The following report is part of a series created by the Department of Homeland Security’s Protective Security Division concerning common vulnerabilities and the detection of terrorist activity at critical infrastructure locations. Several dozen reports from the an earlier version of the series were previously published by this site.
RELIGIOUS FACILITIES: POTENTIAL INDICATORS OF TERRORIST ACTIVITY, COMMON VULNERABILITIES, AND PROTECTIVE MEASURES
- 53 pages
- For Official Use Only
- October 5, 2007
There are approximately 250,400 religious congregations in the United States, consisting of about 138 million members. These members comprise approximately 200 different religions or divisions of religions and meet weekly in more than 240,000 facilities across the country. This report presents the following information related to religious facilities:
- Potential Indicators of Terrorist Activity
- Common Vulnerabilities
- Protective Measures
- Useful References
This report is one of a series of documents that address how our nation can better protect its critical infrastructures and key resources. In addition to this report, a companion document, Overview of Potential Indicators of Terrorist Activity, Common Vulnerabilities, and Protective Measures for Critical Infrastructures and Key Resources (DHS 2006), presents information gathered across a wide range of critical infrastructures. See contacts listed on cover page for additional information.
Biological Agent Indicators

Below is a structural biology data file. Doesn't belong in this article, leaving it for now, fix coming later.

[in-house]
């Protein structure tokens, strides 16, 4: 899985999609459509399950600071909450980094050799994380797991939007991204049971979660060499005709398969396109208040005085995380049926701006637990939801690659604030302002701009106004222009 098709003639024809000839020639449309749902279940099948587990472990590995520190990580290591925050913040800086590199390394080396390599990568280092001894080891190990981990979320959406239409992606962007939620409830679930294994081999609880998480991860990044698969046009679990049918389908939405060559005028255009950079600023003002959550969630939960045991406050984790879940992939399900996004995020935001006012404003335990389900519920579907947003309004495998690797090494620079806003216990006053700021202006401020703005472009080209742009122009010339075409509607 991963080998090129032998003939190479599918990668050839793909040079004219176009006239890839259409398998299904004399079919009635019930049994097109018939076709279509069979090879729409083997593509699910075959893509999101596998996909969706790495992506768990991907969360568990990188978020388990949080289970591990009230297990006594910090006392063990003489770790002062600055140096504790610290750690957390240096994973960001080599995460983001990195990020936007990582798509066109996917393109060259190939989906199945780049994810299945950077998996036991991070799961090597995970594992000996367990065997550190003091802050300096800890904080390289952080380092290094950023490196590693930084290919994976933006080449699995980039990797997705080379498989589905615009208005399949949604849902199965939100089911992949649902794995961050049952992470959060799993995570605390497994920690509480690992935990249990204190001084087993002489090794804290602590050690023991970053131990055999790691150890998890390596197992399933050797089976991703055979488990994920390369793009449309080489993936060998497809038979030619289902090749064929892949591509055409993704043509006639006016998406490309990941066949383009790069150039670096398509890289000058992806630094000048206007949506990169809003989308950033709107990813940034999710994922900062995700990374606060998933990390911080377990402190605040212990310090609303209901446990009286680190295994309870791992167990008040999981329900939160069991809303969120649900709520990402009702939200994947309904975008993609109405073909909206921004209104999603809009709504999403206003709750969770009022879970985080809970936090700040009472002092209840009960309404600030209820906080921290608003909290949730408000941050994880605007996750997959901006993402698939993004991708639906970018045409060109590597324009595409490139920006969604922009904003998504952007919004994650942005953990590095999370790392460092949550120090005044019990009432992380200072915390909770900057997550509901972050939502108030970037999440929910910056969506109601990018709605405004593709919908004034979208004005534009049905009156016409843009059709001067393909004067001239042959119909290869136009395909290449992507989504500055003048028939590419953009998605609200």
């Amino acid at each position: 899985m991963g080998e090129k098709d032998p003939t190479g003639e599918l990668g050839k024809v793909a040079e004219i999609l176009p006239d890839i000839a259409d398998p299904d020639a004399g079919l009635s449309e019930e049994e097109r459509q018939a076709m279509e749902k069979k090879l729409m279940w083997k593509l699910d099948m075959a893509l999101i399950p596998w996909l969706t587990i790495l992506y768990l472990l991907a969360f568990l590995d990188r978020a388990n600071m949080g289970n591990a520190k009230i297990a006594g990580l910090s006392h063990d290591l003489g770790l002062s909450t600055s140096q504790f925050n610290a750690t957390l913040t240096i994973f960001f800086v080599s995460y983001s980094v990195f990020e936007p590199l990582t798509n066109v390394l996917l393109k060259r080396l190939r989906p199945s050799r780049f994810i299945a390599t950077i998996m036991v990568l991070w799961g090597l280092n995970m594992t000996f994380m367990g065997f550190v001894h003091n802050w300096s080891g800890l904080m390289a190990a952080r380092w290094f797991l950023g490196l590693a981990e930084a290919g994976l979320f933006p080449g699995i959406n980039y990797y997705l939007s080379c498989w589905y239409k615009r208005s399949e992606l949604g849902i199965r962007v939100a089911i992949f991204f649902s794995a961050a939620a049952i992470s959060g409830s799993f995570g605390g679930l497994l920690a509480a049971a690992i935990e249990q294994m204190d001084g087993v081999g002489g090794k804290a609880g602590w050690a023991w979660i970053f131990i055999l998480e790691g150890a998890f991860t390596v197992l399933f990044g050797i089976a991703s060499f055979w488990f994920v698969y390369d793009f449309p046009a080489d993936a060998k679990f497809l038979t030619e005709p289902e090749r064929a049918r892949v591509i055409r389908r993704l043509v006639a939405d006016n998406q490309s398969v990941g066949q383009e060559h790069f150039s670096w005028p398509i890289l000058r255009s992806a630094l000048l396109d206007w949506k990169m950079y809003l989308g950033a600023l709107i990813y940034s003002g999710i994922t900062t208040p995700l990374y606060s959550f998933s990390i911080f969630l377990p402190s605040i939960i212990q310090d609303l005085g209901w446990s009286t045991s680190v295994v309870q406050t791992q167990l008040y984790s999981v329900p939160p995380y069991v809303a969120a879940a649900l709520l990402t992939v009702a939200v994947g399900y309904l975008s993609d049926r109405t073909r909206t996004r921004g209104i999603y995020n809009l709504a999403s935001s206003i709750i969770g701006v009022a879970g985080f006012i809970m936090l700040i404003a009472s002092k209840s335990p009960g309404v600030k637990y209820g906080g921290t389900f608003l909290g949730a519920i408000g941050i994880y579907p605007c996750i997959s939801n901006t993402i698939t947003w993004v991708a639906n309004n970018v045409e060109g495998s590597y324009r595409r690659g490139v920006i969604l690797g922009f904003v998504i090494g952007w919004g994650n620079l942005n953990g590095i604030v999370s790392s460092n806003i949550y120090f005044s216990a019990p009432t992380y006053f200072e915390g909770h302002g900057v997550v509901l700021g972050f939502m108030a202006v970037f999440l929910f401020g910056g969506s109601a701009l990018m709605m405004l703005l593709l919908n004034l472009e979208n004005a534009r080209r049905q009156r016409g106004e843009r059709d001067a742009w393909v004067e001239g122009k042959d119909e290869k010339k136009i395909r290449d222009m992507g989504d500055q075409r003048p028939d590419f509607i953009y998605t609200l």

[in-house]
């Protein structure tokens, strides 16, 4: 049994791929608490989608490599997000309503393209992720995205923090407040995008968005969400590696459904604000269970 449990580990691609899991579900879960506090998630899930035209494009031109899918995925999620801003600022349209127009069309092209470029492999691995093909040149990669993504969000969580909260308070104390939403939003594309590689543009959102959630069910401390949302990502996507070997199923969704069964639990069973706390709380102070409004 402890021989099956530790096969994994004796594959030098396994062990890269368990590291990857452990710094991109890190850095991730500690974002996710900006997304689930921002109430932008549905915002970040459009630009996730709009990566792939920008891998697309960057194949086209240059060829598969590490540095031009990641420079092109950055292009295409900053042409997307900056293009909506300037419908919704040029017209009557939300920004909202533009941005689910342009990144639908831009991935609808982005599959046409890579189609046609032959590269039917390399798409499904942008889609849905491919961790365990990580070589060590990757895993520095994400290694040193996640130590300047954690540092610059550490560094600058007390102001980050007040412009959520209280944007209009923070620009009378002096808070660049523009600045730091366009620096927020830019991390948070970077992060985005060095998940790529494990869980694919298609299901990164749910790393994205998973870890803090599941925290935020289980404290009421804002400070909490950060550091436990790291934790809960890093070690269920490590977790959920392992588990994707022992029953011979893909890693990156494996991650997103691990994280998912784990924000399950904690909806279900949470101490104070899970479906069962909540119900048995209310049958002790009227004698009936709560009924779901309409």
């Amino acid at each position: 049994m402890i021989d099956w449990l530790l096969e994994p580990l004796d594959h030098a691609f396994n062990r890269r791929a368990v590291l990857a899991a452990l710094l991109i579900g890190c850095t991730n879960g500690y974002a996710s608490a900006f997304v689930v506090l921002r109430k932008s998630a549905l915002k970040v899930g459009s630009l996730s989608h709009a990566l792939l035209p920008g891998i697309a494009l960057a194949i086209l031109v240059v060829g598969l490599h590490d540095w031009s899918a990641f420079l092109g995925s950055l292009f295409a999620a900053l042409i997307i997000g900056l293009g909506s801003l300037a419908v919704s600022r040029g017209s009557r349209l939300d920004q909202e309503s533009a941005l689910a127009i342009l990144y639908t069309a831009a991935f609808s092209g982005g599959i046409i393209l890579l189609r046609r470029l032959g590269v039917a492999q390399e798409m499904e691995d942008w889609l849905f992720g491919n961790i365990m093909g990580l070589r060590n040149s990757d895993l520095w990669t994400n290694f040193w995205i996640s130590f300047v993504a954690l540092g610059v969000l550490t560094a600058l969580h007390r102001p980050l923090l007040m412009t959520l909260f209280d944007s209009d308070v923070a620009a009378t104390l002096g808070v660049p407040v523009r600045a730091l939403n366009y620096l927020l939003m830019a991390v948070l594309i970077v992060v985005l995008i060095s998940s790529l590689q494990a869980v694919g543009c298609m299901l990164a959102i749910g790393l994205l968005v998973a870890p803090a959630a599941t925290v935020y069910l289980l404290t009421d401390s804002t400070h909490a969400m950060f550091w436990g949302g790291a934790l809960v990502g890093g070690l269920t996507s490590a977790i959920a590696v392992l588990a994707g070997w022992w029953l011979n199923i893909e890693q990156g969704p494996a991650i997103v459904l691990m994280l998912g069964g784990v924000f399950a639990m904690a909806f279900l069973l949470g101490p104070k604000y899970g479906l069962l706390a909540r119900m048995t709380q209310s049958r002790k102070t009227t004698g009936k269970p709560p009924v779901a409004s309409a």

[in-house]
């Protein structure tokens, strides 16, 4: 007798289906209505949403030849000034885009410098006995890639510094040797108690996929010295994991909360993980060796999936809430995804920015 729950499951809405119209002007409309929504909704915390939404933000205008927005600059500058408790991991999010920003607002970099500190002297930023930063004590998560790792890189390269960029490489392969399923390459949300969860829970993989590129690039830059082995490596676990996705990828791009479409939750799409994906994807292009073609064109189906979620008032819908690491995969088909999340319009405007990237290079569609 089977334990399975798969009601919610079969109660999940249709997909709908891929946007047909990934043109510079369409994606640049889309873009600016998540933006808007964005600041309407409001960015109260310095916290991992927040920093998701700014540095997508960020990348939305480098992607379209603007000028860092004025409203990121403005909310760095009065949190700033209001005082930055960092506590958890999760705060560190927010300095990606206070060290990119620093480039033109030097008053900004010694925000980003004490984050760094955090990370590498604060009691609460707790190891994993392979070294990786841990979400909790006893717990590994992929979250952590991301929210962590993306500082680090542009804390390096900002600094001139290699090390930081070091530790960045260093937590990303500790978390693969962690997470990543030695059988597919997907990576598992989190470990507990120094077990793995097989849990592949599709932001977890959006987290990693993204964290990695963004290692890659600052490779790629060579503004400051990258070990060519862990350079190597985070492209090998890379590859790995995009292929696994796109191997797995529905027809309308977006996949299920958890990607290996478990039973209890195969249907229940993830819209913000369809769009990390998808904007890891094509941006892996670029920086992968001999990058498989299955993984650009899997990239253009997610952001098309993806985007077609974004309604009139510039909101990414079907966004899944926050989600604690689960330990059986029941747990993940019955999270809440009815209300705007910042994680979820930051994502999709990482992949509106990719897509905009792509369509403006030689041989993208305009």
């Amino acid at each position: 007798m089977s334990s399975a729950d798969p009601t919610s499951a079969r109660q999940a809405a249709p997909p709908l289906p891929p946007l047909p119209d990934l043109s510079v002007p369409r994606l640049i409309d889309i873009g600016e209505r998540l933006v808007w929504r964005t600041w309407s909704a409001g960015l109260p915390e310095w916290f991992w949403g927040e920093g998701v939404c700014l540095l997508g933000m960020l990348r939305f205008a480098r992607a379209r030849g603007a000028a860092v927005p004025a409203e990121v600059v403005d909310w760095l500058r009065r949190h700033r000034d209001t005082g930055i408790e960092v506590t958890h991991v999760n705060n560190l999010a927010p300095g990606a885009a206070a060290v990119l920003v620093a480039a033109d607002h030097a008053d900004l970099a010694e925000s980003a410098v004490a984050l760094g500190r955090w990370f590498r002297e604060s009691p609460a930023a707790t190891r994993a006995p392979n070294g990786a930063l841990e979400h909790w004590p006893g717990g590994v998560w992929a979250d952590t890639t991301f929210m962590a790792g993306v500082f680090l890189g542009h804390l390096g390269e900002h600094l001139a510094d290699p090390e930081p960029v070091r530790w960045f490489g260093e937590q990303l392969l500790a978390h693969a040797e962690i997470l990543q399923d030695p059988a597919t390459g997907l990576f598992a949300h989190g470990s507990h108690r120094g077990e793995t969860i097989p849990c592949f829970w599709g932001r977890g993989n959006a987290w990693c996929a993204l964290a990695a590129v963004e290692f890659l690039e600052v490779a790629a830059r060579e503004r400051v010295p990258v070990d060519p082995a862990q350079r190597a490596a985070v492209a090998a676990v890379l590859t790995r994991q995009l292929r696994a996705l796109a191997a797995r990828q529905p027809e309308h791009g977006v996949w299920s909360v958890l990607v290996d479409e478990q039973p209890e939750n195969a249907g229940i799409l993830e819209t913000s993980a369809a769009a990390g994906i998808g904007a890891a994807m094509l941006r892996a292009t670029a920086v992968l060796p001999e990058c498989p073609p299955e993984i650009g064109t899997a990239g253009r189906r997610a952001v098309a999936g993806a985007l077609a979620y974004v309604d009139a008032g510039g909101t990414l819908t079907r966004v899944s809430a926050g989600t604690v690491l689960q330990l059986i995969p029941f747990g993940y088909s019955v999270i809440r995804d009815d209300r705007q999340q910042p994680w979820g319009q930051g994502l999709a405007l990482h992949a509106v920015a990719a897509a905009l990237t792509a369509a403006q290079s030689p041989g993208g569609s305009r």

• Sales or thefts of large quantities of baby formula or an unexplained shortage of it (the formula can be used as a medium for the growth of biological agents).
• Break-ins or tampering at water treatment or food processing/warehouse facilities.
• Solicitation for sale or theft of live agents/toxins/diseases from medical supply companies or testing/experiment facilities.
• Persons stopped or arrested for possession of unexplained lethal amounts of disease agents or toxins.
• Multiple cases of unexplained human or animal illnesses or fatalities in the surrounding area, especially illnesses not native to the region.
• Sales (to nonagricultural users) or thefts of agricultural sprayers or cropdusting aircraft, foggers, river craft (if applicable), or other dispensing systems. These can be used to spread biological agents. (Also applies to chemical and radiological agents.)
• Inappropriate inquiries regarding local or regional biological material sales, storage, or transportation points.
• Inappropriate inquiries regarding HVAC systems for buildings/facilities by persons not associated with organizations that service these systems. These systems can be used to spread a biological agent throughout a facility. (Also applies to chemical and radiological agents.)